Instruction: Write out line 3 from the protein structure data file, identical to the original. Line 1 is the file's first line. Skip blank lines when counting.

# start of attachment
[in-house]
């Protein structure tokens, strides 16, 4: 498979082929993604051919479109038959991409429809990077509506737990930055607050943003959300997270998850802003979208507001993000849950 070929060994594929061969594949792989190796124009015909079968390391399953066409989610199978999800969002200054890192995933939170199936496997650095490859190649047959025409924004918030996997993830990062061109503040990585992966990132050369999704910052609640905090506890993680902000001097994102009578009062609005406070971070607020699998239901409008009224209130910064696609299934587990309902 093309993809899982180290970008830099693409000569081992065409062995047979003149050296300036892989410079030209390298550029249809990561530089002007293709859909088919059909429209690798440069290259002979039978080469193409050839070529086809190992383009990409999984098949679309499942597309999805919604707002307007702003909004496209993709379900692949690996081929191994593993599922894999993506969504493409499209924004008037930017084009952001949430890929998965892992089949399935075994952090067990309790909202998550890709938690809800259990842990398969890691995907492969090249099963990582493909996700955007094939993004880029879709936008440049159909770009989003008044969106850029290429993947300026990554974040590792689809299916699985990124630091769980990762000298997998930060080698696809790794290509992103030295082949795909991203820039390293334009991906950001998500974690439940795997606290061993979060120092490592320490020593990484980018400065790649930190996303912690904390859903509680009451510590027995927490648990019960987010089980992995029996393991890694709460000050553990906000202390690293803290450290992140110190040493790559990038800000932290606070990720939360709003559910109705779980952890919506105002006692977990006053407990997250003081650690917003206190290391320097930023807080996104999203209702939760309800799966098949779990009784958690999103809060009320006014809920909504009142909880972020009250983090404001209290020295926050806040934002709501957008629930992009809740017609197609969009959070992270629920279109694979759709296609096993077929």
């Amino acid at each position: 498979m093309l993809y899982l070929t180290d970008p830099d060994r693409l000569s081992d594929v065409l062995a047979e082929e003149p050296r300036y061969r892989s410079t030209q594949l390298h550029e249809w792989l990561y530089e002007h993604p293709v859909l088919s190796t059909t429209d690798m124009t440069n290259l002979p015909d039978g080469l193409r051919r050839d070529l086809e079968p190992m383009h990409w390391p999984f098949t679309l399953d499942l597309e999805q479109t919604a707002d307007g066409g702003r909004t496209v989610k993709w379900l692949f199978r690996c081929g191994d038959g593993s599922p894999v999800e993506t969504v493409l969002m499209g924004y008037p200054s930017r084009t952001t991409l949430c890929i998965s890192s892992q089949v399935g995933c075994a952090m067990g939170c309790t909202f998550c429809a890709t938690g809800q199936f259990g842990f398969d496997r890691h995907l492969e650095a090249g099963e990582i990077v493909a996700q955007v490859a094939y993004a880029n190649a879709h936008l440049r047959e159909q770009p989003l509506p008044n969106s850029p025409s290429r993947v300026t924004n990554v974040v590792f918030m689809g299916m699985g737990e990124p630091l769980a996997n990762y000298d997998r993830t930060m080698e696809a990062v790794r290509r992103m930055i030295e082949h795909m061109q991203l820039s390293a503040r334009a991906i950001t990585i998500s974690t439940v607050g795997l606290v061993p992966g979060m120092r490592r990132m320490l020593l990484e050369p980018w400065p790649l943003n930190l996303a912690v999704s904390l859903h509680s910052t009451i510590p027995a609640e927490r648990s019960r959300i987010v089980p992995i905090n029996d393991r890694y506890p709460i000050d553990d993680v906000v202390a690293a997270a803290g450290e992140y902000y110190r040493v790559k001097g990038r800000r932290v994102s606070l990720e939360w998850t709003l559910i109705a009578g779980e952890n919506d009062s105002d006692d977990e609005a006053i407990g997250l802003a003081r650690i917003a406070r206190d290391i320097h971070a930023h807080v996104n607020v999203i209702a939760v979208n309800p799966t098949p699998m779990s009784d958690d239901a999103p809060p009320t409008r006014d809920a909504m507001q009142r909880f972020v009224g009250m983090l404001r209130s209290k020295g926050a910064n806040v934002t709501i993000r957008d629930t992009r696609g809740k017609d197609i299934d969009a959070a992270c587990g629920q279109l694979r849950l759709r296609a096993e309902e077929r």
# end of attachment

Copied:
């Amino acid at each position: 498979m093309l993809y899982l070929t180290d970008p830099d060994r693409l000569s081992d594929v065409l062995a047979e082929e003149p050296r300036y061969r892989s410079t030209q594949l390298h550029e249809w792989l990561y530089e002007h993604p293709v859909l088919s190796t059909t429209d690798m124009t440069n290259l002979p015909d039978g080469l193409r051919r050839d070529l086809e079968p190992m383009h990409w390391p999984f098949t679309l399953d499942l597309e999805q479109t919604a707002d307007g066409g702003r909004t496209v989610k993709w379900l692949f199978r690996c081929g191994d038959g593993s599922p894999v999800e993506t969504v493409l969002m499209g924004y008037p200054s930017r084009t952001t991409l949430c890929i998965s890192s892992q089949v399935g995933c075994a952090m067990g939170c309790t909202f998550c429809a890709t938690g809800q199936f259990g842990f398969d496997r890691h995907l492969e650095a090249g099963e990582i990077v493909a996700q955007v490859a094939y993004a880029n190649a879709h936008l440049r047959e159909q770009p989003l509506p008044n969106s850029p025409s290429r993947v300026t924004n990554v974040v590792f918030m689809g299916m699985g737990e990124p630091l769980a996997n990762y000298d997998r993830t930060m080698e696809a990062v790794r290509r992103m930055i030295e082949h795909m061109q991203l820039s390293a503040r334009a991906i950001t990585i998500s974690t439940v607050g795997l606290v061993p992966g979060m120092r490592r990132m320490l020593l990484e050369p980018w400065p790649l943003n930190l996303a912690v999704s904390l859903h509680s910052t009451i510590p027995a609640e927490r648990s019960r959300i987010v089980p992995i905090n029996d393991r890694y506890p709460i000050d553990d993680v906000v202390a690293a997270a803290g450290e992140y902000y110190r040493v790559k001097g990038r800000r932290v994102s606070l990720e939360w998850t709003l559910i109705a009578g779980e952890n919506d009062s105002d006692d977990e609005a006053i407990g997250l802003a003081r650690i917003a406070r206190d290391i320097h971070a930023h807080v996104n607020v999203i209702a939760v979208n309800p799966t098949p699998m779990s009784d958690d239901a999103p809060p009320t409008r006014d809920a909504m507001q009142r909880f972020v009224g009250m983090l404001r209130s209290k020295g926050a910064n806040v934002t709501i993000r957008d629930t992009r696609g809740k017609d197609i299934d969009a959070a992270c587990g629920q279109l694979r849950l759709r296609a096993e309902e077929r």